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Donkey insult sparked 17 Feb Damascus demo

February 18, 2011 2 comments

London-based Pan-Arab daily Al-Quds Al-Arabi published this piece on Friday 18th Feb explaining the background to the remarkable demonstration that took place in the heart of Damascus’ Harika business district the previous day.

According to eyewitnesses interviewed by the paper’s reporter Yusif Sarhan, the story began on Thursday 17 February when a policeman, trying to stop a young man entering the busy Hamidiya market in his car,  shouted “move, you donkey!”

The young man was understandably offended. He got out of his car and returned the insult to the policeman, who in turn, set about beating him with a truncheon. Two more policemen joined in the beating until the man’s screams caused citizens to rally to his defence.

The police managed to withdraw, pulling the victim to the entrance of a nearby building where they carried on beating him.  By this stage however, the crowd has swelled to an estimated 4,000 and they furiously began demanding the man’s release.

In order to quell the tide of anger, the local police chief turned up at the scene and tried to disperse the crowd but to no avail. To stop the influx of people into the area, all entrances to the Harika district had been cut off by security forces.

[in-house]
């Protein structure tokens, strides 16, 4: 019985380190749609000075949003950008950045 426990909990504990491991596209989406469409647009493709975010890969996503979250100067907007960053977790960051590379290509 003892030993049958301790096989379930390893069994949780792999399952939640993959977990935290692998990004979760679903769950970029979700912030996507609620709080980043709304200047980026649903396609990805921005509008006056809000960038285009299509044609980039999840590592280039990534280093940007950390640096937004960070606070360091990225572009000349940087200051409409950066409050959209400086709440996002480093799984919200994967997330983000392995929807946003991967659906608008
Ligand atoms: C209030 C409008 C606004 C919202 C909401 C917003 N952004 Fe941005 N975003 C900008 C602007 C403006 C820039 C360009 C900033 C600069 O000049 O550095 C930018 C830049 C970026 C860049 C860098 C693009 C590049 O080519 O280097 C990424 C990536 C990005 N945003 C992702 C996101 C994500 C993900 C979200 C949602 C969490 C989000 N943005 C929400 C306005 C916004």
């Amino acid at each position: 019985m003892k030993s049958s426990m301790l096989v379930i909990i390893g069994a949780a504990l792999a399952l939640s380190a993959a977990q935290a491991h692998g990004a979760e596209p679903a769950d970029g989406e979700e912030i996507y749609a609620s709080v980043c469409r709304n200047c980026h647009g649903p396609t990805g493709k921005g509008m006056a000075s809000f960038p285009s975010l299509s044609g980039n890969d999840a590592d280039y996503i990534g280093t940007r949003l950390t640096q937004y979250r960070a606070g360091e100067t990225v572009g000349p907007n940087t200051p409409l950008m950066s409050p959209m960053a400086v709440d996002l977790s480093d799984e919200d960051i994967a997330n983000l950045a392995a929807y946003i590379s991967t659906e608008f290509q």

In an attempt to change the nature of the demonstration, a number of undercover mukhabarat agents infiltrated the crowd and chanted “with our spirits and our blood, we sacrifice ourselves for you O’ Bashar.” The crowd however did not respond. Instead, they shouted “thieves! thieves!” and “Syrians will never be humiliated.”

The situation escalated dangerously which prompted Minister of the Interior Major General Sa’id Samur and six brigadier generals and the prosecutor general to show up. The minister met with the victim and promised the crowd that the perpetrators will be punished. The victim then urged the crowd to disperse, which they duly did. The whole incident lasted about four hours.

The paper’s reporter later met with the residents and businessmen of the local area. According to the paper:

It was clear that a state of anger still hangs over the place. One young man said: “The situation is no longer bearable. Had they used violence and humiliation against us [to disperse the crowd] who knows what would have happened.”  Another added: “They want to continue treating us like oxen or sheep, but for how long?” A third man said: “This is not just the behavior of a traffic policeman. It is the conduct of an entire regime that views the citizen as a slave who does not have the right to raise his voice in defense of his dignity.”

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Categories: Syrian uprising
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